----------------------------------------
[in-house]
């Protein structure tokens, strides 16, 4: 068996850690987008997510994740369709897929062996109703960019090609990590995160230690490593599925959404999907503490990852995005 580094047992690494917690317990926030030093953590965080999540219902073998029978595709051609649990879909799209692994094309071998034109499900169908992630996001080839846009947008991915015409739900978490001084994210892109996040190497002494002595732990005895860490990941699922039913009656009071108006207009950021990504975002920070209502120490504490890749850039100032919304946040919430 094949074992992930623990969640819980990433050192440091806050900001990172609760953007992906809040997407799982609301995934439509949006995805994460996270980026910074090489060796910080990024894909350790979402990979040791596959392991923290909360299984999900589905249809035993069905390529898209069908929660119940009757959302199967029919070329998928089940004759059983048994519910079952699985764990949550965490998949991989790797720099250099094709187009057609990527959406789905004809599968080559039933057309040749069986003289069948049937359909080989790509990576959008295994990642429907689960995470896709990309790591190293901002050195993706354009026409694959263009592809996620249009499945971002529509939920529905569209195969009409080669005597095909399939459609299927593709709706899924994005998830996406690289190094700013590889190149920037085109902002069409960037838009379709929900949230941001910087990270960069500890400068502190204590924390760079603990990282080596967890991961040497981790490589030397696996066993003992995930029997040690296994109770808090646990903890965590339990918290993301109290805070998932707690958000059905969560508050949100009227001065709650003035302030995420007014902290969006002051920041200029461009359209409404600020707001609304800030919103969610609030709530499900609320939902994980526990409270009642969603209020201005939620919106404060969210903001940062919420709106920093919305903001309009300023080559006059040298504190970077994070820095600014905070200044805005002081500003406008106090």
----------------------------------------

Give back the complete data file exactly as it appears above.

[in-house]
């Protein structure tokens, strides 16, 4: 068996850690987008997510994740369709897929062996109703960019090609990590995160230690490593599925959404999907503490990852995005 580094047992690494917690317990926030030093953590965080999540219902073998029978595709051609649990879909799209692994094309071998034109499900169908992630996001080839846009947008991915015409739900978490001084994210892109996040190497002494002595732990005895860490990941699922039913009656009071108006207009950021990504975002920070209502120490504490890749850039100032919304946040919430 094949074992992930623990969640819980990433050192440091806050900001990172609760953007992906809040997407799982609301995934439509949006995805994460996270980026910074090489060796910080990024894909350790979402990979040791596959392991923290909360299984999900589905249809035993069905390529898209069908929660119940009757959302199967029919070329998928089940004759059983048994519910079952699985764990949550965490998949991989790797720099250099094709187009057609990527959406789905004809599968080559039933057309040749069986003289069948049937359909080989790509990576959008295994990642429907689960995470896709990309790591190293901002050195993706354009026409694959263009592809996620249009499945971002529509939920529905569209195969009409080669005597095909399939459609299927593709709706899924994005998830996406690289190094700013590889190149920037085109902002069409960037838009379709929900949230941001910087990270960069500890400068502190204590924390760079603990990282080596967890991961040497981790490589030397696996066993003992995930029997040690296994109770808090646990903890965590339990918290993301109290805070998932707690958000059905969560508050949100009227001065709650003035302030995420007014902290969006002051920041200029461009359209409404600020707001609304800030919103969610609030709530499900609320939902994980526990409270009642969603209020201005939620919106404060969210903001940062919420709106920093919305903001309009300023080559006059040298504190970077994070820095600014905070200044805005002081500003406008106090």